The term “internetwork” originally described a set of interconnected networks—a network of networks. The global Internet, the largest and best-known computer network, is no different—it is a network of networks. Because the Internet is a network of networks, no one owns the Internet. Each network that makes up the Internet is owned and operated by a private company, college, government, or other organization.
The composition of the Internet—a network of independently owned networks—is not an accident. The design of each Internet component is intentionally tuned to support a distributed system, a network without a central controlling authority. The distributed nature of the Internet allowed it to spread quickly across the globe and makes it hard to “shut down the Internet” at any national border.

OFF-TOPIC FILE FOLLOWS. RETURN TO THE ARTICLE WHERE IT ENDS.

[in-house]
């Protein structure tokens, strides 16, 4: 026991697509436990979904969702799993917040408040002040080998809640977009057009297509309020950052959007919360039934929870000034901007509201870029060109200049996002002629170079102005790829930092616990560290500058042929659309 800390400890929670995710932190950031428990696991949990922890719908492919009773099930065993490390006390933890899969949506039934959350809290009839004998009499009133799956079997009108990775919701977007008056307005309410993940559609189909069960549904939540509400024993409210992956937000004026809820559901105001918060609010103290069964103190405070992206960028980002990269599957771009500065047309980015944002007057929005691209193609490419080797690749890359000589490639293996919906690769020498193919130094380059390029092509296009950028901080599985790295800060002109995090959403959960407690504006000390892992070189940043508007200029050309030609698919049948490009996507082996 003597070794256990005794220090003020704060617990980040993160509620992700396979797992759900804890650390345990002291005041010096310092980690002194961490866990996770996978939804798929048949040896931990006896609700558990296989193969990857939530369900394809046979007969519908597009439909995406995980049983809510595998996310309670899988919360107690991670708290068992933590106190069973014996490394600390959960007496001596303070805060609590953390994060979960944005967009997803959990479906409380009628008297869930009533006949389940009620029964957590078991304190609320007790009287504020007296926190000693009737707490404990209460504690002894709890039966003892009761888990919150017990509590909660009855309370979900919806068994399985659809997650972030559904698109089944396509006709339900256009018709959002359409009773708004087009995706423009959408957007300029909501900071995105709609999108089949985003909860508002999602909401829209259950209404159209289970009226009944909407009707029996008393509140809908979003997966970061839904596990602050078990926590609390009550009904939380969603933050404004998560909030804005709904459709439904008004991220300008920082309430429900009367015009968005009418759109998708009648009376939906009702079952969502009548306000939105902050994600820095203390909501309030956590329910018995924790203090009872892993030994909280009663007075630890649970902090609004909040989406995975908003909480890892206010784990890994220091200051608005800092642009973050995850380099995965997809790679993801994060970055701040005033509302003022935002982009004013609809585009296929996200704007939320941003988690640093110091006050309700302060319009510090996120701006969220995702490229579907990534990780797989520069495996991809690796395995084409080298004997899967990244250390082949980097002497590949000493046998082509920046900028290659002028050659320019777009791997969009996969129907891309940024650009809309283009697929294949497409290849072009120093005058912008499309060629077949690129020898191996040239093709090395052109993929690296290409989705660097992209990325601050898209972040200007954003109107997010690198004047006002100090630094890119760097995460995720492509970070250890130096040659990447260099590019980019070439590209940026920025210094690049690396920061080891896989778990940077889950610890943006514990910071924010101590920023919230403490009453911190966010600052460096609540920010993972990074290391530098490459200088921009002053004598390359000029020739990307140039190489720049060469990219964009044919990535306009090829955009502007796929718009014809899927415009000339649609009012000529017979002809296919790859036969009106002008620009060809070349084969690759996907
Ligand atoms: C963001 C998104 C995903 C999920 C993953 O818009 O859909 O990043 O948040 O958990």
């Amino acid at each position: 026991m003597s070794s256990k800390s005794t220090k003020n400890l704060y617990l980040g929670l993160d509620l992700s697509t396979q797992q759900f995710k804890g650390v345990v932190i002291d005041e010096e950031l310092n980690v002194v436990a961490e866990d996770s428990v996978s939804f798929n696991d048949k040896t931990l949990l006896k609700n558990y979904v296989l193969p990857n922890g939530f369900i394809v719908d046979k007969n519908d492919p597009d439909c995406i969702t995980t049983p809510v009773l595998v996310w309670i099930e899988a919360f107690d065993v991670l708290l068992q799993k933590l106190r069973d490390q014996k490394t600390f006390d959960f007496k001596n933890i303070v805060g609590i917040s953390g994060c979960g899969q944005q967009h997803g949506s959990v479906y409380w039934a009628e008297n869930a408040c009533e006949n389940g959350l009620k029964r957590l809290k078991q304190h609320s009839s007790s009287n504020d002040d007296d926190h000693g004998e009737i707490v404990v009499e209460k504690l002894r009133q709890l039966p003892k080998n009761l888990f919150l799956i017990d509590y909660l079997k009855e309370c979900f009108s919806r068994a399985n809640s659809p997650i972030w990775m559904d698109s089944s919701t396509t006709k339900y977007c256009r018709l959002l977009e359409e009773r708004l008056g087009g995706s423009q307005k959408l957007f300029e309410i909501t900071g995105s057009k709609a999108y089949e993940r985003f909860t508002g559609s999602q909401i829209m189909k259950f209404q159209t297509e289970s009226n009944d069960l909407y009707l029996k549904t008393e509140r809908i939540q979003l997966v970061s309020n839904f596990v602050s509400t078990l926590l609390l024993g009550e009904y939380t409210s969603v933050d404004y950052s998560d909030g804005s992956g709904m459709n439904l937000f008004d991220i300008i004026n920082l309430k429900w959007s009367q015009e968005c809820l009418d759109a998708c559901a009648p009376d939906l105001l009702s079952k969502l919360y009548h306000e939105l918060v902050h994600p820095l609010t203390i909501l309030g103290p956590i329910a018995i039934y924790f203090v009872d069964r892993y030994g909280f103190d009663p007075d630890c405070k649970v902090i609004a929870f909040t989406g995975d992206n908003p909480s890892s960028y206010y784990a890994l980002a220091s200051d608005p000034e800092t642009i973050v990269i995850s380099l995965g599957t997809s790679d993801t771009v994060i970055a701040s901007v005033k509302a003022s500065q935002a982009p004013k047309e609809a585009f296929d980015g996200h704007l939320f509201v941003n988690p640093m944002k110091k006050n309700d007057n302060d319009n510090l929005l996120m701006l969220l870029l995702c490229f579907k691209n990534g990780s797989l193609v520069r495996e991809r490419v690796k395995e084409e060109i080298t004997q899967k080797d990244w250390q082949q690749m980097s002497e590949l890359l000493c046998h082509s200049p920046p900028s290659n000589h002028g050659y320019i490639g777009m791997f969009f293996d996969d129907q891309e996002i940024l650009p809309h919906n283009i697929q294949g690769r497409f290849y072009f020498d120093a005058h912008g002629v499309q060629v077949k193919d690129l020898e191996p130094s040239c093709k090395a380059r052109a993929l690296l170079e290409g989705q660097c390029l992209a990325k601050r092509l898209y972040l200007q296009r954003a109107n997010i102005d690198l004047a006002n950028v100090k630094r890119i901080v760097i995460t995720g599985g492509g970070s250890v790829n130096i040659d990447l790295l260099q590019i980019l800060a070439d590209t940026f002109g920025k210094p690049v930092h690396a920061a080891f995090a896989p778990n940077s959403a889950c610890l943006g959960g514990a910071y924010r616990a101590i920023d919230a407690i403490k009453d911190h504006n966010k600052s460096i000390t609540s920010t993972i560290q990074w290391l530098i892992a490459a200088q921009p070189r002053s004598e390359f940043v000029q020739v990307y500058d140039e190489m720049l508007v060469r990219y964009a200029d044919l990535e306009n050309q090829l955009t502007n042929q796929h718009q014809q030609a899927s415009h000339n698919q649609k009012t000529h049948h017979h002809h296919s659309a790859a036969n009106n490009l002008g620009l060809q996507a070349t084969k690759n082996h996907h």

Recently, however—within the last ten years—the Internet has been moving toward centralization. Rather than dispersing data and services throughout the world, content and connectivity are being concentrated into a small set of hands. This centralization is causing many in the engineering and Internet policy world to become worried.